A statewide citizens' commission on Friday tentatively approved new legislative and congressional districts for California, setting off rampant speculation and real-world maneuvering among local politicians.
The new districts – covering Congress, Assembly and the state Senate – create opportunities for some and disappointment for others. They also offer the tantalizing possibility of at least one epic local clash and a battle between longtime allies.
But one question is: Will the plan hold? Commission members are scheduled to give final approval to the maps Aug. 15, but some insiders predict legal action.
That could put the process in limbo, leaving it to the courts. It wouldn't be the first time. In 1973 and in 1991, special masters appointed by the state Supreme Court drew boundary lines.
Visalia Republican Devin Nunes complained that too many counties and cities are split in the new maps.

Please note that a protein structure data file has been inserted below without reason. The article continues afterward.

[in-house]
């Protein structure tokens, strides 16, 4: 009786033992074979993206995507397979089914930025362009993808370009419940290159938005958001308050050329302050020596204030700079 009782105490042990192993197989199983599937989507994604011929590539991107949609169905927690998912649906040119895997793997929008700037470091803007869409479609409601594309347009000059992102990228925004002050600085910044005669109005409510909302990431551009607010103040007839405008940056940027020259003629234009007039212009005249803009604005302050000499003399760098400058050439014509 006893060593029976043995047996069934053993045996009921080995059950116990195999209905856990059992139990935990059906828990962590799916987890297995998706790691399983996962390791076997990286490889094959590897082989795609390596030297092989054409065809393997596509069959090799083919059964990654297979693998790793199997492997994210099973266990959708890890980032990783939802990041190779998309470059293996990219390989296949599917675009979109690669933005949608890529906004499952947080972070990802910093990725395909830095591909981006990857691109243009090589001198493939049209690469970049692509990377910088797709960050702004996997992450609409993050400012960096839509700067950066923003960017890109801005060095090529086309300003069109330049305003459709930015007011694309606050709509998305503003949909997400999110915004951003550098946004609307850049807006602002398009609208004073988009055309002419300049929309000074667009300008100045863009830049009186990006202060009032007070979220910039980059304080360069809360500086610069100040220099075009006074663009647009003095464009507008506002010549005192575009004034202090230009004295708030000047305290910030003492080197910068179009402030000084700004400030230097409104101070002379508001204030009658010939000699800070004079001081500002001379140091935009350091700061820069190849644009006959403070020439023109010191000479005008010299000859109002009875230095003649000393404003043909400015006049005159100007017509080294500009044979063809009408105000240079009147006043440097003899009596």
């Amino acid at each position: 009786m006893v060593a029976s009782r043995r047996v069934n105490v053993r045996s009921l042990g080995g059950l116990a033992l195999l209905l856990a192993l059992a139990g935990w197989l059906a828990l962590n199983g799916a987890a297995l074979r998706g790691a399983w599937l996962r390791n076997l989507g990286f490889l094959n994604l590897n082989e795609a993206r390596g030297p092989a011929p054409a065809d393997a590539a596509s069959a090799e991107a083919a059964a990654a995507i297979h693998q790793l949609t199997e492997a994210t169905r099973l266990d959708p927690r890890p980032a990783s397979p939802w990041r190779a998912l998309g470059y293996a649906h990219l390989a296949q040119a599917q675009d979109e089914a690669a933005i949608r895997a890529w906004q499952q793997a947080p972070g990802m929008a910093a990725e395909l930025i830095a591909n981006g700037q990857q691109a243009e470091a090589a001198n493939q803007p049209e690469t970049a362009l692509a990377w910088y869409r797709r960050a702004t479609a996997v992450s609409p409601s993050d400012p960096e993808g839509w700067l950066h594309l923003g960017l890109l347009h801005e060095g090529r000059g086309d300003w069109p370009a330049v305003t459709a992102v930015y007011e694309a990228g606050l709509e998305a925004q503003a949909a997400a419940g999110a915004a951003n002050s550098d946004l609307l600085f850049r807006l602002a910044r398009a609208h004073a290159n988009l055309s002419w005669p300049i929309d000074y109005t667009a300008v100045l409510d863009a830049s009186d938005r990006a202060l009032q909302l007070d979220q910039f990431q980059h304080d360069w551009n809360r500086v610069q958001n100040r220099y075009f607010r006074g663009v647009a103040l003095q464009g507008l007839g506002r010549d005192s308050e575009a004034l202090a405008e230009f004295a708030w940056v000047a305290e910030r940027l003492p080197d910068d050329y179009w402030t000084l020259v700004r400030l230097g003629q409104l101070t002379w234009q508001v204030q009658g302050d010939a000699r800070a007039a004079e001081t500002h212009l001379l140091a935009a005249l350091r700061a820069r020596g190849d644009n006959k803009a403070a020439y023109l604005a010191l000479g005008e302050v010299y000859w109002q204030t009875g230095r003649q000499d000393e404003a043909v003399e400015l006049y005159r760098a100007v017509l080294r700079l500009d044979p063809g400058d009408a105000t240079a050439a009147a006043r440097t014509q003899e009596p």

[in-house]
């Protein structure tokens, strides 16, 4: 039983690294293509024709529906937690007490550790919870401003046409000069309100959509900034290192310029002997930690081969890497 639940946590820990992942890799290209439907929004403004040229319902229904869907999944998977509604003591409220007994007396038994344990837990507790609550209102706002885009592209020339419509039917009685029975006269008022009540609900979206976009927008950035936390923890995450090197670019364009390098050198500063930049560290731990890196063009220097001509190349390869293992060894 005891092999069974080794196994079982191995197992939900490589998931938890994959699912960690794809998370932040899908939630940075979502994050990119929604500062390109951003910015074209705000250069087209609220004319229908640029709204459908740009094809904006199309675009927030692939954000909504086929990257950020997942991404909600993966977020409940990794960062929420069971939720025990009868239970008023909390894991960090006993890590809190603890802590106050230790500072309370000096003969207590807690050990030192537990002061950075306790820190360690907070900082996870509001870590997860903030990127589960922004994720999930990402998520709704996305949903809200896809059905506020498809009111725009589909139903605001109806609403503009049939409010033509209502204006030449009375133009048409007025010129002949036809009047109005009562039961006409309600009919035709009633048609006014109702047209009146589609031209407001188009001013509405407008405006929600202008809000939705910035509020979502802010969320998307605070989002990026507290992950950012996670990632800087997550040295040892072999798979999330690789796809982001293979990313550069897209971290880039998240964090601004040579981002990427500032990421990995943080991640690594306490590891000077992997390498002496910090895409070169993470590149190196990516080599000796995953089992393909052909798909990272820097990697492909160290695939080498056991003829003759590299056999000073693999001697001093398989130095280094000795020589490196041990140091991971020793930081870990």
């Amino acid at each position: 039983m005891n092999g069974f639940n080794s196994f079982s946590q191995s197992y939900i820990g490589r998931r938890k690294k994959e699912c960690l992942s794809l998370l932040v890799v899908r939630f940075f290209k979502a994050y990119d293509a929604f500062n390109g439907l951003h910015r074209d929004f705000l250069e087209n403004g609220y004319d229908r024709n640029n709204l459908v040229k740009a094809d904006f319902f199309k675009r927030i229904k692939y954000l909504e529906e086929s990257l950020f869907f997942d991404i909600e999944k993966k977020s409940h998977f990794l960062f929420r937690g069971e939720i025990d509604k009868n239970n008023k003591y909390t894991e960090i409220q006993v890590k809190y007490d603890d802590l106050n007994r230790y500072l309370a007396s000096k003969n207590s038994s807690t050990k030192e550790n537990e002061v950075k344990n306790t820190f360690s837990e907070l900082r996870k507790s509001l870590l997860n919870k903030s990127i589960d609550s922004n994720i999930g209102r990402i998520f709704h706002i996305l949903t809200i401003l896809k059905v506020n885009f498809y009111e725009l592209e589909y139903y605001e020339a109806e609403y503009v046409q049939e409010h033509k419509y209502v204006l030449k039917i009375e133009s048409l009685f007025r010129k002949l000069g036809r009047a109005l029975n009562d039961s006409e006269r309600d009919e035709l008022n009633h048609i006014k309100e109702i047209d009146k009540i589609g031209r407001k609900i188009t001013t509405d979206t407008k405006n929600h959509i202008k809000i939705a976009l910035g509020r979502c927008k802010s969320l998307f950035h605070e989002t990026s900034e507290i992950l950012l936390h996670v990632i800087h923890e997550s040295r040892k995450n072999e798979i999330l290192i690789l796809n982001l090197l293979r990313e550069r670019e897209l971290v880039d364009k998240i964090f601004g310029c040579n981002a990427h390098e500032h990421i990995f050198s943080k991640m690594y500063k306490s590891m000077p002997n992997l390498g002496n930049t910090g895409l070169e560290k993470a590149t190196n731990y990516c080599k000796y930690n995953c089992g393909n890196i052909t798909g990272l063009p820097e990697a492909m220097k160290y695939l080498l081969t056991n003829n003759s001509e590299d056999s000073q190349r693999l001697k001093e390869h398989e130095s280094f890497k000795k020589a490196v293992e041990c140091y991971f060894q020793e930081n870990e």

"I was very supportive of the process," said Nunes, whose congressional seat is safely Republican in the new plan. "Sadly, what will happen now is it will likely end up in the courts."
Commission members said it was hard to draw lines in the Fresno area because of provisions of the Voting Rights Act, which was designed to protect minority voters.
Under the act, the U.S. Justice Department must give permission before either neighboring Kings County or Merced County is divided among districts, so each of those counties is kept intact. That limits options for Fresno County.
Among other areas of concern, the state Senate district that covers north Fresno and Clovis includes areas as far off as Death Valley and the southeastern Sacramento suburbs. The good news for Fresno County is that the population center of that district is local.
The initial commission proposal had Clovis and other parts of eastern Fresno County in a state Senate district that ran south to Bakersfield.
Foothill and mountain residents of Fresno and Madera counties, meanwhile, are part of a congressional district whose population center is in Placer County, northeast of Sacramento, and includes Lake Tahoe.
The district is currently represented by Republican Tom McClintock, whose base is in the far-off town of Granite Bay. His district would now include the part of Fresno County roughly east of the Friant-Kern Canal.
Mountain residents were dismayed when the commission released its first set of maps in June, and the commission has changed the lines little since then.